The genetic material of more biologically advanced organisms, such as humans, is normally to be found in the cell nucleus and the mitochondria (membrane-bounded organelles). Therefore, DNA found in the surrounding cytoplasm is likely to be due to nucleus or mitochondria damage or the result of bacterial or viral infection.
The cGAS enzyme has been described as a ‘cytosolic DNA sensor’
meaning that its job is to detect out-of-place DNA – which which may indicate infection – on behalf of the cell''s innate immune system. A team led by Professor Karl-Peter Hopfner of the Ludwig-Maximilians-University, Munich, drawing on work developed as part of the EU-funded GENESIS project, discovered that the efficiency with which the cGAS enzyme can discover cytoplasmic DNA, is influenced by the length of the latter.
Why every rung of the ladder helps
The researchers, publishing in the journal ‘Nature’
, discovered that cGAS binds to cytosolic DNA creating a ladder-like structure. The process triggers the formation of a molecule (cGAMP) which acts as a messenger to the immune system prompting the synthesis of interferons, immunostimulatory proteins which strengthen cellular defences.
The team demonstrated that this activation of the innate immune system required the ladder-like structure to exceed a certain length. A complex consisting of only a short strand of DNA lacks the robustness to be sustainable. As Prof. Hopfner explains, ‘The complex functions like a zipper. If only one of the projections interlocks it can be easily displaced, but when many are slotted into place, the central part cannot fall apart.’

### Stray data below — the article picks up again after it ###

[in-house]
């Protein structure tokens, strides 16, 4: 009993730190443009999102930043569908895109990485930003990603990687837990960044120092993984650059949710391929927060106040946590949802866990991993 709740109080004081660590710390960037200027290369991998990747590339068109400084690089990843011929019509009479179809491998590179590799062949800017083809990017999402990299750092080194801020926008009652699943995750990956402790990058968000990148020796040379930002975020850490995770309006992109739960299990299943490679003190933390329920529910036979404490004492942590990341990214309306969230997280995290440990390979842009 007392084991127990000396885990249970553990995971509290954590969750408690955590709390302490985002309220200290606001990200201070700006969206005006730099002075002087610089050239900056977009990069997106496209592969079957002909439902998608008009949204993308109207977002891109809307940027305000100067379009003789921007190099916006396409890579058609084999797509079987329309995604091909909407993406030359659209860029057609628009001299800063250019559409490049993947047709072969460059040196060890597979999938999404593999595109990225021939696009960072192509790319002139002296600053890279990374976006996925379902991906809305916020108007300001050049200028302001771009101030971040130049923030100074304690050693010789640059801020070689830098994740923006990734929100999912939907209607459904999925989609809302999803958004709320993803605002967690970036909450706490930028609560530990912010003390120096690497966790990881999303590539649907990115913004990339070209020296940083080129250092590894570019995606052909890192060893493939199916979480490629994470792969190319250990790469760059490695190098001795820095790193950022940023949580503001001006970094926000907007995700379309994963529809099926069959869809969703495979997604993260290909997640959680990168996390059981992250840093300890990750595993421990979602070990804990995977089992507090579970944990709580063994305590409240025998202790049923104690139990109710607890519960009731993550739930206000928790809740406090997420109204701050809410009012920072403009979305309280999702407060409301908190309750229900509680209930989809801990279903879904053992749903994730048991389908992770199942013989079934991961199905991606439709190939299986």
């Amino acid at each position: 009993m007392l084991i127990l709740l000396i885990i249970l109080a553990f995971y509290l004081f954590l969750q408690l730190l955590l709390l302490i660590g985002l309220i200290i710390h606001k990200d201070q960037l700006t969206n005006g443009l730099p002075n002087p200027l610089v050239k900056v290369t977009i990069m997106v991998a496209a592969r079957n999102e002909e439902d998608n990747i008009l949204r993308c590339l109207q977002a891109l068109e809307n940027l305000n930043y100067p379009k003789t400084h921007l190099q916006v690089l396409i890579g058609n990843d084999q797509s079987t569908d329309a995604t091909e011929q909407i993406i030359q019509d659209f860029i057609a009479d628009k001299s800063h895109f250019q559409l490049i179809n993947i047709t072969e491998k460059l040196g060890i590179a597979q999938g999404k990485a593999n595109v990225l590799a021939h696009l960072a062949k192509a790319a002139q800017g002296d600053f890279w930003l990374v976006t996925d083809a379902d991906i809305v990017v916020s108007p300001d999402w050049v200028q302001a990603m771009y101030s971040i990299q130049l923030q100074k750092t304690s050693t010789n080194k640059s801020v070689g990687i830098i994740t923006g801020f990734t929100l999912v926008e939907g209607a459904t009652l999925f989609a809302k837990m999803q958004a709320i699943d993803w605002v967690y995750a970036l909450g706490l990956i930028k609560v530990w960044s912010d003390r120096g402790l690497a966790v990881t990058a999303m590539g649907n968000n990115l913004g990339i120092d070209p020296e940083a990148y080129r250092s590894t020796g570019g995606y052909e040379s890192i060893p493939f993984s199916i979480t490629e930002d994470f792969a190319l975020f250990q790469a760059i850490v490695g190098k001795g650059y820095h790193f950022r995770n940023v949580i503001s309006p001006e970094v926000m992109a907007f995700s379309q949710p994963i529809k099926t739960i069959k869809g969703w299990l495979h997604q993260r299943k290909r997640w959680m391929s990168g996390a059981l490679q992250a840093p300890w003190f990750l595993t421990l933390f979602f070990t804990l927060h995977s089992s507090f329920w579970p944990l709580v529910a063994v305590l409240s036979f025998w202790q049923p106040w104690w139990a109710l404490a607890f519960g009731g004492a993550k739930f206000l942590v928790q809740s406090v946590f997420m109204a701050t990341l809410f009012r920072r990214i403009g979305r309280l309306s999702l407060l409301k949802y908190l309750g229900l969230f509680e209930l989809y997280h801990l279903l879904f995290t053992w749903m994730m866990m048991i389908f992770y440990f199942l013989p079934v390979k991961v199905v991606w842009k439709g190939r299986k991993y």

To determine the complex’s structure, the team used X-ray diffraction after crystallising a complex consisting of longer DNA fragments and cGAS dimers (the enzyme’s functional twin subunits). The ladder-like structure is produced by either two separate DNA strands or a U-shaped single DNA molecule forming the vertical sides, with the cGAS dimers slotting between them like ''rungs''. This structure stabilises the active enzyme dimers enabling them to synthesize cGAMP, the signal molecule. As Liudmila Andreeva, lead author of the ‘Nature’ paper puts it, ‘The more rungs are inserted, the more stable the complex becomes, as neighbouring dimers stabilise one another (…) We were able to construct a mathematical model that accounts for this mechanism.’
It is known that various proteins can enable the formation of the ladder structure by triggering the DNA to form U-turns and so start the process of inserting cGAS dimers as rungs. The team demonstrated that certain stress related and DNA packaging proteins in the nucleus, bacteria and mitochondria were able to trigger this mechanism.
Earlier studies had already shown that longer DNA strands activated this protective process more readily than shorter strands, in cells containing equal amounts of cytosolic DNA. The working theory is that having a minimal length threshold for DNA strands avoids the innate immune system reacting unnecessarily, for example to short cytosolic DNA molecules that are the result of normal cellular processes.
Finding new answers
The GENESIS project has been able to take advantage of advances in genome engineering and the opportunities offered to generate and test hypotheses by knocking out genes or through the functional genetic screening of human cells. The project has developed a platform for genome targeting and validation, which allows large-scale, loss-of-function studies.
The project continues to systematically explore the role of known human DNA sensing pathways which detect potentially dangerous DNA and orchestrate protective measures. Through a large-scale perturbation study the project is looking specifically at the influence of the kinome
in antiviral innate immune signalling pathways.
For more information, please see: CORDIS project webpage